Woman: “I find it hard to trust men, I’ve been sexually assaulted and had an abusive relationship.”


Thinks: *She is saying all men are untrustworthy and dangerous, that includes me, I must defend myself, how dare she!*

Says: “Ah well not all men are like that you know.”

How did so many men get such a skewed value system that allows them to put their sense of pride above the person sharing their trauma with them? How do they have so little empathy for women that they manage to make our most secret hurts about them, not us?

This kind of man is right though in a way, not all men, just the vast majority who laugh along when their friend makes a sexist “joke”, who don’t do 50 fucking per cent of the childminding and housework, who can’t hear legitimate pain without thinking it’s an attack on them and responding with “not all men”.

As a broken woman I’m not only concerned with the one third of men who abuse the one third of women but their friends and family too. The other roughly two thirds of people are the ones who let that large portion of society get away with raping, assaulting and abusing women and girls. I have beef with them. Some of them raised and taught and were friends with the men who hurt women. Some of them are friends with the men who raped and abused me.

These people stay silent as men break women. As my life goes on I find myself more and more angry with these sideline abuse supporters. The chain of complicity that encircles the men who broke me has widened to include their parents, their family, their friends and the very culture they grew up in. A culture in which boys are taught that hurting girls is their birthright.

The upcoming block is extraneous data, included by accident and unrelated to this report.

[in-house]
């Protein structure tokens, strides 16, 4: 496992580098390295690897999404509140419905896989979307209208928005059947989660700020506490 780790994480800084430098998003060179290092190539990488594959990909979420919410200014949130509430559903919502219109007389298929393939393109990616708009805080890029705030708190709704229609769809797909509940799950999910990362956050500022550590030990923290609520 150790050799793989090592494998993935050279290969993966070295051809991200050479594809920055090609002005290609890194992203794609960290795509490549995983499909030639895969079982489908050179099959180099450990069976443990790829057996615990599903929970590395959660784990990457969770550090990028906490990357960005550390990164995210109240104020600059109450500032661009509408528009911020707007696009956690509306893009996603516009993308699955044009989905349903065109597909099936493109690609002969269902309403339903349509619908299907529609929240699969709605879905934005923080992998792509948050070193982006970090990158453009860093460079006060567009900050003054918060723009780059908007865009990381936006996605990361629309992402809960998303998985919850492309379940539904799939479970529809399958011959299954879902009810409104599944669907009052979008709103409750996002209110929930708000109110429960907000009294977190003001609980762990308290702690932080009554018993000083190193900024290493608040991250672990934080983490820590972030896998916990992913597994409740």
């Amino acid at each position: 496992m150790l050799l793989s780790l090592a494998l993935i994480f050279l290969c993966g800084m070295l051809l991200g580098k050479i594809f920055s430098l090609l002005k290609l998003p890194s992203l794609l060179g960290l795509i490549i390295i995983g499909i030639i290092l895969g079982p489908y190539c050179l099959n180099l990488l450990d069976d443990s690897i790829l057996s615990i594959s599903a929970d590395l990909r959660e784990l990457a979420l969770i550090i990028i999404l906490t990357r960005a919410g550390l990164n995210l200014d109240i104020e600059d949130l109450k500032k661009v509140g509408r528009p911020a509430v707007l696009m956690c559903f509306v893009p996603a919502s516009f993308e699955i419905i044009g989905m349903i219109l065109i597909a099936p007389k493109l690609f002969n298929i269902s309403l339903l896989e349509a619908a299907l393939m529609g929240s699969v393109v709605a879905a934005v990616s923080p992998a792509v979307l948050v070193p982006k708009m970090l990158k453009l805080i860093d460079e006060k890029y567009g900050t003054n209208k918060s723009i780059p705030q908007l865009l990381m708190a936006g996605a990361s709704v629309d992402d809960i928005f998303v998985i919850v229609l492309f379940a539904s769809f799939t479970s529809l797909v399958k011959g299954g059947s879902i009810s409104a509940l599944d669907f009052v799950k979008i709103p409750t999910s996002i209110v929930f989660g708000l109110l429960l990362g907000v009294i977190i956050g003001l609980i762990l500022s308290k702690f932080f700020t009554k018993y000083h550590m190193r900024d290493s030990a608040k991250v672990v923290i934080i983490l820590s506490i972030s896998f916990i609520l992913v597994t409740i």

The qualities we push onto our sons are not aspects of healthy masculinity, they are the dark side of masculinity — the unhealthy type— greed, entitlement, dominance, aggressiveness, anger, harsh physicality, violence as an answer, power over others. These aspects are celebrated by our dark society, they are the very forces that allow men (and the odd woman) to rise to the top in the unhealthy-masculinity-centred world. They are also the ones that cause hurt to girls and women. And to men. They harm us all.

I am one of the millions of broken women in this world. You need us to make the world go round, yet our work goes unrecognised, devalued and unappreciated. Our contributions and our struggles are ignored by the #notallmen men and their supporters.

How women do what they do in a world designed to break them amazes me.

Just imagine what a generation of unbroken women could do.

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Athena Talks

A hub of conversation to help young women mature, budding professionals become leaders and leaders become advocates for equality.

Taryn De Vere

Written by

Joy bringer, writer, mother of 5, parenting coach, performance artist, sex-positive.

Athena Talks

A hub of conversation to help young women mature, budding professionals become leaders and leaders become advocates for equality.